How to Start a Successful Training Company (Part 1)
This is the first in a three-part series. Part one is an introduction to selling learning content to individuals and organizations. Part two will examine the most important learning management system requirements to support the sale of training. Part three will show how Absorb LMS meets the needs of commercial course providers.
Tim Ferriss’s 4-Hour Work Week made number one on the New York Times and Wall Street Journal non-fiction bestseller lists a few years ago. This book presented a methodology for creating a successful online business that required little effort to maintain. The book described the ability of Mr. Ferriss to earn, at times, tens of thousands of dollars per month from online sales of a nutritional supplement he had invented; all by working four hours per week.
The book’s premise—that it’s possible to earn a great income with little effort—appealed to the unemployed, those working in jobs they hated, and the 80-hour per week, soon-to-be burnout victims who felt trapped in a pattern of living to work rather than working to live.
In recent weeks, I’ve spoken to a number of prospective clients who are looking for a learning management system (LMS) to sell learning content they have produced. Some are looking to acquire their first LMS. Others, wiser from bad experiences, are looking to switch from a system that does not meet their requirements to one that does.
What’s clear from speaking to these learning providers is that if planned and implemented correctly, it’s possible to create a successful online learning company similar to some of the businesses described in Tim Ferriss’s book. You’ll need to work more than four hours per week (I’ll discuss ways to keep the administrative effort low in part two of this series), but the revenues and profits can be impressive.
Here’s an example. One course provider I spoke to last week has 300 unique learners per month paying $299 per course. Each course takes a learner about 15 hours to complete. That translates into annual revenues of $1,076,400. The company sees growth ahead and predicts they’ll soon have 500 learners per month, raising annual revenues to $1.8 million.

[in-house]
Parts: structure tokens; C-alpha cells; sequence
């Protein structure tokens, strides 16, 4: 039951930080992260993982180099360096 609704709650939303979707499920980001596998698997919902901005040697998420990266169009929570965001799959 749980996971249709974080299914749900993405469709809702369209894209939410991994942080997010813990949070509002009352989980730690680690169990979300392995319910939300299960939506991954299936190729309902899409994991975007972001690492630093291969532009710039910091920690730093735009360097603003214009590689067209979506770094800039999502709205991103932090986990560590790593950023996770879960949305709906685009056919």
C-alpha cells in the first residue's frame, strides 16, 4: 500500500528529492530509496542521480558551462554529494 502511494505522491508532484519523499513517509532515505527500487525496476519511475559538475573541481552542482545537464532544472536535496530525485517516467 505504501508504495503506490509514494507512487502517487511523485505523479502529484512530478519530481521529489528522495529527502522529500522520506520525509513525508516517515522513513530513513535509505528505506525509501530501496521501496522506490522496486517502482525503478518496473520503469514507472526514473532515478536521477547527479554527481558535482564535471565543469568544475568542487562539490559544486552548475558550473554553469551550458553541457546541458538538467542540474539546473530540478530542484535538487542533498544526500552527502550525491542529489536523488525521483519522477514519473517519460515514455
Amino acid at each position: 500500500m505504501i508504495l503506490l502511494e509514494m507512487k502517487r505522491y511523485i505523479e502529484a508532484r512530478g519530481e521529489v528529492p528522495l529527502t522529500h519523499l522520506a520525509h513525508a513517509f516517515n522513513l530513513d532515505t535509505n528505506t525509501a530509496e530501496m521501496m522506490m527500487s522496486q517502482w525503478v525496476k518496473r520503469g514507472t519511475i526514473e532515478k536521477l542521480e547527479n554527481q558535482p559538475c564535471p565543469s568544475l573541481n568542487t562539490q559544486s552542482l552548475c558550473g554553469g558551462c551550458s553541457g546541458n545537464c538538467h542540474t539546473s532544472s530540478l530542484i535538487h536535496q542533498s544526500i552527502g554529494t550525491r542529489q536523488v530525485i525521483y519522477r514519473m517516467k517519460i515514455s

To succeed in this type of business, you’ll need the right content and technology. Let’s consider content.
Your odds of succeeding selling courses on easy- to-learn topics with heavy competition are low. Focus on niche topic areas where learners and organizations are highly motivated and willing to pay you fairly for access to your content. Leave the “Introduction to Microsoft Word” courses to the big-name, off-the-shelf course library providers and bloggers of this world.
Compliance and Regulatory Training
Certification training topics in regulated industries are a good place to look for content ideas. Learners will gladly pay to take your course if the resulting certification will advance their careers. Organizations will happily send you their learners for certification training if it reduces the risk of liability from having unqualified employees.
If your learners need to be recertified regularly, you’ll benefit from the financial stability of recurring revenues. Your revenue growth will come from adding new learners. This is a great business model; significantly better than one where you need to continually be chasing new customers to buy a course they only need to take once.
Once you have found a potential topic area, look at who your competitors will be. If there are many companies providing similar courses, and if they seem established or are selling their courses at a lower price point than you envisioned, continue your search. Once you’ve found an appropriate topic area, consider partnering with a subject matter expert for the creation of the content. You want to get good content authored quickly.
You and the subject matter expert will need to spend considerable time becoming experts on the regulations behind the certification training you provide. This will require ongoing effort since regulations change. The good news though, is that changes in regulations will often mean that learners who have already taken your courses will need to update their training to maintain their certification. This will provide an additional source of revenue for your firm.
In part two of this series, I’ll discuss the critical learning management system features you need to succeed selling online learning content.